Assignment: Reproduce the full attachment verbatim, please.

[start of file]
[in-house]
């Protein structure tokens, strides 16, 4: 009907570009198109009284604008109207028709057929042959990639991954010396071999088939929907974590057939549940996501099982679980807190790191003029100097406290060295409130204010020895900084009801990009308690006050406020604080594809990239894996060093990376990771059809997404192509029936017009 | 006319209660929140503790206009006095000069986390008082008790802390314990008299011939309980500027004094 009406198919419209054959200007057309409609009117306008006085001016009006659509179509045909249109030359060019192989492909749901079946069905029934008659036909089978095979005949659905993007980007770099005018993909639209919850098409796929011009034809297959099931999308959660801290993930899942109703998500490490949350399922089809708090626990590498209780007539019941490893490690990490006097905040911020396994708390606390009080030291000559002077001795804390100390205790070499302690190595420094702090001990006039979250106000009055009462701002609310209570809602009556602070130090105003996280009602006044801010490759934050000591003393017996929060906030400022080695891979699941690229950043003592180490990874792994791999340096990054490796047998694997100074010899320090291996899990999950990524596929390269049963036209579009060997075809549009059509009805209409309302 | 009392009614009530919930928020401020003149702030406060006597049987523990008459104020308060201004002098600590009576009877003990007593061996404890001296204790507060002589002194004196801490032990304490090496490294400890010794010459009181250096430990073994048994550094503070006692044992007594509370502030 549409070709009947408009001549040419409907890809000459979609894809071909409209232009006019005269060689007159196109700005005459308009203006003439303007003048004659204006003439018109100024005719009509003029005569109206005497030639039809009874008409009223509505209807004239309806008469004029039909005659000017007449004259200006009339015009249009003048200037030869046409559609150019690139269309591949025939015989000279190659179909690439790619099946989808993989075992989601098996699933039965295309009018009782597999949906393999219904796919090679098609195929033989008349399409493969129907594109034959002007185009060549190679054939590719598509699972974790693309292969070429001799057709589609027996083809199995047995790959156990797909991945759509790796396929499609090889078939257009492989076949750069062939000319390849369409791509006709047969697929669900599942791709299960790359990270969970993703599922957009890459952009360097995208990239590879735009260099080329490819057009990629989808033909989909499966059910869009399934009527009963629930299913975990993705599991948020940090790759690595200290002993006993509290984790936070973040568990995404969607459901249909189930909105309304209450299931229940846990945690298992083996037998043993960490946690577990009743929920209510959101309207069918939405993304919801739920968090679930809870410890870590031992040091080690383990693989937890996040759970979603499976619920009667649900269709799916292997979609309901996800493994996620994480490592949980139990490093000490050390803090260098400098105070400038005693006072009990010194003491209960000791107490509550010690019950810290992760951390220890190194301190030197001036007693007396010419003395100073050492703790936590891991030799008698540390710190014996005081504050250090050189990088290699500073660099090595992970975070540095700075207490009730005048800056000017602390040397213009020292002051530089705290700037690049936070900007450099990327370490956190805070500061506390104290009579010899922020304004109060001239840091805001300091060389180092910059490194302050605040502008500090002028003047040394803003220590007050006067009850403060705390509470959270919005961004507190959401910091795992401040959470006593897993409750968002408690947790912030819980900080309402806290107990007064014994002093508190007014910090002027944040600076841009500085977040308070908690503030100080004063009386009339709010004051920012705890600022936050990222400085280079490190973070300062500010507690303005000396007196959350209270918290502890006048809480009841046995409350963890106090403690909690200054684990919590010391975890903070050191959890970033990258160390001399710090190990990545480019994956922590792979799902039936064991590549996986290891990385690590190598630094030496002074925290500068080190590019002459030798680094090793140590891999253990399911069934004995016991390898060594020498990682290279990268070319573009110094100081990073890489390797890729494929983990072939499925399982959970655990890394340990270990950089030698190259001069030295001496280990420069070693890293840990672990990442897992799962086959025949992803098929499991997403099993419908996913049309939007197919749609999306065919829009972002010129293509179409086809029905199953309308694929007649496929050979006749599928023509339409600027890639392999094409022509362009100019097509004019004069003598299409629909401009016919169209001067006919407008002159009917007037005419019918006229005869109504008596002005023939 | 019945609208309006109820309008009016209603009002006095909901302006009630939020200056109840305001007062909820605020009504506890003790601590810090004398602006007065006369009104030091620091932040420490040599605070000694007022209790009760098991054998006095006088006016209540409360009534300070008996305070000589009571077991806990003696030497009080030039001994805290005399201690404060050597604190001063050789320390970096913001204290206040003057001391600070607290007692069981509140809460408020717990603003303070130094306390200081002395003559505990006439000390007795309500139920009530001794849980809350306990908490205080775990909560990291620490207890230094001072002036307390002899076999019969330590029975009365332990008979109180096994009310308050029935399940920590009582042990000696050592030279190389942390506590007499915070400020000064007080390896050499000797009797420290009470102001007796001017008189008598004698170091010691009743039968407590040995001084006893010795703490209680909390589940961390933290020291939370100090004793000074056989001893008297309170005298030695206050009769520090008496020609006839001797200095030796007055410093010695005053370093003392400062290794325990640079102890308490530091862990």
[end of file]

[in-house]
């Protein structure tokens, strides 16, 4: 009907570009198109009284604008109207028709057929042959990639991954010396071999088939929907974590057939549940996501099982679980807190790191003029100097406290060295409130204010020895900084009801990009308690006050406020604080594809990239894996060093990376990771059809997404192509029936017009 | 006319209660929140503790206009006095000069986390008082008790802390314990008299011939309980500027004094 009406198919419209054959200007057309409609009117306008006085001016009006659509179509045909249109030359060019192989492909749901079946069905029934008659036909089978095979005949659905993007980007770099005018993909639209919850098409796929011009034809297959099931999308959660801290993930899942109703998500490490949350399922089809708090626990590498209780007539019941490893490690990490006097905040911020396994708390606390009080030291000559002077001795804390100390205790070499302690190595420094702090001990006039979250106000009055009462701002609310209570809602009556602070130090105003996280009602006044801010490759934050000591003393017996929060906030400022080695891979699941690229950043003592180490990874792994791999340096990054490796047998694997100074010899320090291996899990999950990524596929390269049963036209579009060997075809549009059509009805209409309302 | 009392009614009530919930928020401020003149702030406060006597049987523990008459104020308060201004002098600590009576009877003990007593061996404890001296204790507060002589002194004196801490032990304490090496490294400890010794010459009181250096430990073994048994550094503070006692044992007594509370502030 549409070709009947408009001549040419409907890809000459979609894809071909409209232009006019005269060689007159196109700005005459308009203006003439303007003048004659204006003439018109100024005719009509003029005569109206005497030639039809009874008409009223509505209807004239309806008469004029039909005659000017007449004259200006009339015009249009003048200037030869046409559609150019690139269309591949025939015989000279190659179909690439790619099946989808993989075992989601098996699933039965295309009018009782597999949906393999219904796919090679098609195929033989008349399409493969129907594109034959002007185009060549190679054939590719598509699972974790693309292969070429001799057709589609027996083809199995047995790959156990797909991945759509790796396929499609090889078939257009492989076949750069062939000319390849369409791509006709047969697929669900599942791709299960790359990270969970993703599922957009890459952009360097995208990239590879735009260099080329490819057009990629989808033909989909499966059910869009399934009527009963629930299913975990993705599991948020940090790759690595200290002993006993509290984790936070973040568990995404969607459901249909189930909105309304209450299931229940846990945690298992083996037998043993960490946690577990009743929920209510959101309207069918939405993304919801739920968090679930809870410890870590031992040091080690383990693989937890996040759970979603499976619920009667649900269709799916292997979609309901996800493994996620994480490592949980139990490093000490050390803090260098400098105070400038005693006072009990010194003491209960000791107490509550010690019950810290992760951390220890190194301190030197001036007693007396010419003395100073050492703790936590891991030799008698540390710190014996005081504050250090050189990088290699500073660099090595992970975070540095700075207490009730005048800056000017602390040397213009020292002051530089705290700037690049936070900007450099990327370490956190805070500061506390104290009579010899922020304004109060001239840091805001300091060389180092910059490194302050605040502008500090002028003047040394803003220590007050006067009850403060705390509470959270919005961004507190959401910091795992401040959470006593897993409750968002408690947790912030819980900080309402806290107990007064014994002093508190007014910090002027944040600076841009500085977040308070908690503030100080004063009386009339709010004051920012705890600022936050990222400085280079490190973070300062500010507690303005000396007196959350209270918290502890006048809480009841046995409350963890106090403690909690200054684990919590010391975890903070050191959890970033990258160390001399710090190990990545480019994956922590792979799902039936064991590549996986290891990385690590190598630094030496002074925290500068080190590019002459030798680094090793140590891999253990399911069934004995016991390898060594020498990682290279990268070319573009110094100081990073890489390797890729494929983990072939499925399982959970655990890394340990270990950089030698190259001069030295001496280990420069070693890293840990672990990442897992799962086959025949992803098929499991997403099993419908996913049309939007197919749609999306065919829009972002010129293509179409086809029905199953309308694929007649496929050979006749599928023509339409600027890639392999094409022509362009100019097509004019004069003598299409629909401009016919169209001067006919407008002159009917007037005419019918006229005869109504008596002005023939 | 019945609208309006109820309008009016209603009002006095909901302006009630939020200056109840305001007062909820605020009504506890003790601590810090004398602006007065006369009104030091620091932040420490040599605070000694007022209790009760098991054998006095006088006016209540409360009534300070008996305070000589009571077991806990003696030497009080030039001994805290005399201690404060050597604190001063050789320390970096913001204290206040003057001391600070607290007692069981509140809460408020717990603003303070130094306390200081002395003559505990006439000390007795309500139920009530001794849980809350306990908490205080775990909560990291620490207890230094001072002036307390002899076999019969330590029975009365332990008979109180096994009310308050029935399940920590009582042990000696050592030279190389942390506590007499915070400020000064007080390896050499000797009797420290009470102001007796001017008189008598004698170091010691009743039968407590040995001084006893010795703490209680909390589940961390933290020291939370100090004793000074056989001893008297309170005298030695206050009769520090008496020609006839001797200095030796007055410093010695005053370093003392400062290794325990640079102890308490530091862990």